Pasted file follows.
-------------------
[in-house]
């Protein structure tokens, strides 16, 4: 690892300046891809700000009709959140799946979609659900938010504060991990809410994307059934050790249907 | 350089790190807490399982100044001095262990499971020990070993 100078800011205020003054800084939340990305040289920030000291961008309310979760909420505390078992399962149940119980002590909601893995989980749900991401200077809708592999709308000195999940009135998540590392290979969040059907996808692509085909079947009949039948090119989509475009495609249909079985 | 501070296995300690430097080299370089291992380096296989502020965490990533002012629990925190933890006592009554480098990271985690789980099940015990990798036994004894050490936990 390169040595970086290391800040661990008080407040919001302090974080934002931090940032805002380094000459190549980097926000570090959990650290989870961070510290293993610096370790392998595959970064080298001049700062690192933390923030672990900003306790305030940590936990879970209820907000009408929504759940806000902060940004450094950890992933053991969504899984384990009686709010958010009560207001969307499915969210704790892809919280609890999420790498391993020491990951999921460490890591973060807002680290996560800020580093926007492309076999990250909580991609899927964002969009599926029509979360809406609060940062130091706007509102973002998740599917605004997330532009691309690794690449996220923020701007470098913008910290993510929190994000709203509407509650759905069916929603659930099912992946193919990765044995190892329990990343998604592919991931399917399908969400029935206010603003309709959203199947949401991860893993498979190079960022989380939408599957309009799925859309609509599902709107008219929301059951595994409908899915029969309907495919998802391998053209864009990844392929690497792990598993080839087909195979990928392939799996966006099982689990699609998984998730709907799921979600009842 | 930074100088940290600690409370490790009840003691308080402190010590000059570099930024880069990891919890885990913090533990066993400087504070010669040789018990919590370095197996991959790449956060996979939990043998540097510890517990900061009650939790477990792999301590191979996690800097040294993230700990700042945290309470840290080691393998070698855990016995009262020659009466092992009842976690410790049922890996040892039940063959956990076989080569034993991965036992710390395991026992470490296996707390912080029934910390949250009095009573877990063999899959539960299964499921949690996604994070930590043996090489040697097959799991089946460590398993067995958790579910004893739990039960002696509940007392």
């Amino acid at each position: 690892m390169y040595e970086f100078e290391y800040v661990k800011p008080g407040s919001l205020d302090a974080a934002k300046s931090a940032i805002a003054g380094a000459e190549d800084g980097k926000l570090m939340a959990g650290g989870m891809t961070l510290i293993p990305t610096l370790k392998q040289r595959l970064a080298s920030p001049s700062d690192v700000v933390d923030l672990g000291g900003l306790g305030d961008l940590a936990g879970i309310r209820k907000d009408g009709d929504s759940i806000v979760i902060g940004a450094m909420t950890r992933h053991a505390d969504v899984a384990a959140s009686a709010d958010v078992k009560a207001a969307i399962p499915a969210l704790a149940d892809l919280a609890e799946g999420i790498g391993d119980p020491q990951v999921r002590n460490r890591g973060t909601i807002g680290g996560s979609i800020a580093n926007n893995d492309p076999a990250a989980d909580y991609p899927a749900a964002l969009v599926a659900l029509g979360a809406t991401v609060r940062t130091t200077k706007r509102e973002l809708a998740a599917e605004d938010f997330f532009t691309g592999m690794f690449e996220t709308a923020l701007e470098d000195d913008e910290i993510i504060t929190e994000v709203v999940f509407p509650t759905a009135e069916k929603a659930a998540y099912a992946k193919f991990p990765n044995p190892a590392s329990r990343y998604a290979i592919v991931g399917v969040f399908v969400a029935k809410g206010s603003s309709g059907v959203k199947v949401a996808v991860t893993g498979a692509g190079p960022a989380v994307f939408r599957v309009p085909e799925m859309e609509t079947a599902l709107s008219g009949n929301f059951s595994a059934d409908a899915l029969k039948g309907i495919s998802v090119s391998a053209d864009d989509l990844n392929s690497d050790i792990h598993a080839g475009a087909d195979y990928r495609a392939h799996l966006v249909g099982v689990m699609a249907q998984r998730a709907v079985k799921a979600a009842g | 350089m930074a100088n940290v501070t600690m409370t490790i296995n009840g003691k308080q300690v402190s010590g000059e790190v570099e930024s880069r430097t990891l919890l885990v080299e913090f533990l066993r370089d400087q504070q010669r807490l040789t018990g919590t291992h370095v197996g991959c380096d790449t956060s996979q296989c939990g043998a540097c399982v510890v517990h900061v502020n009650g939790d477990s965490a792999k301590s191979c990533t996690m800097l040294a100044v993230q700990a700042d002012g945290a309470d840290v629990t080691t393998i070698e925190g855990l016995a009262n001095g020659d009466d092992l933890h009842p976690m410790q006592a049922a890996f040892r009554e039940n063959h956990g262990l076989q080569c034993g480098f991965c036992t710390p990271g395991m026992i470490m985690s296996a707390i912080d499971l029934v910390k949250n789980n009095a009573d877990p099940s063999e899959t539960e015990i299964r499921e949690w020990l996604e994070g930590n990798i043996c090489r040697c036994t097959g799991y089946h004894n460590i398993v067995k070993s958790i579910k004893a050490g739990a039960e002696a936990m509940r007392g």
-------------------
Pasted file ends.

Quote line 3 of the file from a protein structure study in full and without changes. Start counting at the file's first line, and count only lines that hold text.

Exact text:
């Amino acid at each position: 690892m390169y040595e970086f100078e290391y800040v661990k800011p008080g407040s919001l205020d302090a974080a934002k300046s931090a940032i805002a003054g380094a000459e190549d800084g980097k926000l570090m939340a959990g650290g989870m891809t961070l510290i293993p990305t610096l370790k392998q040289r595959l970064a080298s920030p001049s700062d690192v700000v933390d923030l672990g000291g900003l306790g305030d961008l940590a936990g879970i309310r209820k907000d009408g009709d929504s759940i806000v979760i902060g940004a450094m909420t950890r992933h053991a505390d969504v899984a384990a959140s009686a709010d958010v078992k009560a207001a969307i399962p499915a969210l704790a149940d892809l919280a609890e799946g999420i790498g391993d119980p020491q990951v999921r002590n460490r890591g973060t909601i807002g680290g996560s979609i800020a580093n926007n893995d492309p076999a990250a989980d909580y991609p899927a749900a964002l969009v599926a659900l029509g979360a809406t991401v609060r940062t130091t200077k706007r509102e973002l809708a998740a599917e605004d938010f997330f532009t691309g592999m690794f690449e996220t709308a923020l701007e470098d000195d913008e910290i993510i504060t929190e994000v709203v999940f509407p509650t759905a009135e069916k929603a659930a998540y099912a992946k193919f991990p990765n044995p190892a590392s329990r990343y998604a290979i592919v991931g399917v969040f399908v969400a029935k809410g206010s603003s309709g059907v959203k199947v949401a996808v991860t893993g498979a692509g190079p960022a989380v994307f939408r599957v309009p085909e799925m859309e609509t079947a599902l709107s008219g009949n929301f059951s595994a059934d409908a899915l029969k039948g309907i495919s998802v090119s391998a053209d864009d989509l990844n392929s690497d050790i792990h598993a080839g475009a087909d195979y990928r495609a392939h799996l966006v249909g099982v689990m699609a249907q998984r998730a709907v079985k799921a979600a009842g | 350089m930074a100088n940290v501070t600690m409370t490790i296995n009840g003691k308080q300690v402190s010590g000059e790190v570099e930024s880069r430097t990891l919890l885990v080299e913090f533990l066993r370089d400087q504070q010669r807490l040789t018990g919590t291992h370095v197996g991959c380096d790449t956060s996979q296989c939990g043998a540097c399982v510890v517990h900061v502020n009650g939790d477990s965490a792999k301590s191979c990533t996690m800097l040294a100044v993230q700990a700042d002012g945290a309470d840290v629990t080691t393998i070698e925190g855990l016995a009262n001095g020659d009466d092992l933890h009842p976690m410790q006592a049922a890996f040892r009554e039940n063959h956990g262990l076989q080569c034993g480098f991965c036992t710390p990271g395991m026992i470490m985690s296996a707390i912080d499971l029934v910390k949250n789980n009095a009573d877990p099940s063999e899959t539960e015990i299964r499921e949690w020990l996604e994070g930590n990798i043996c090489r040697c036994t097959g799991y089946h004894n460590i398993v067995k070993s958790i579910k004893a050490g739990a039960e002696a936990m509940r007392g």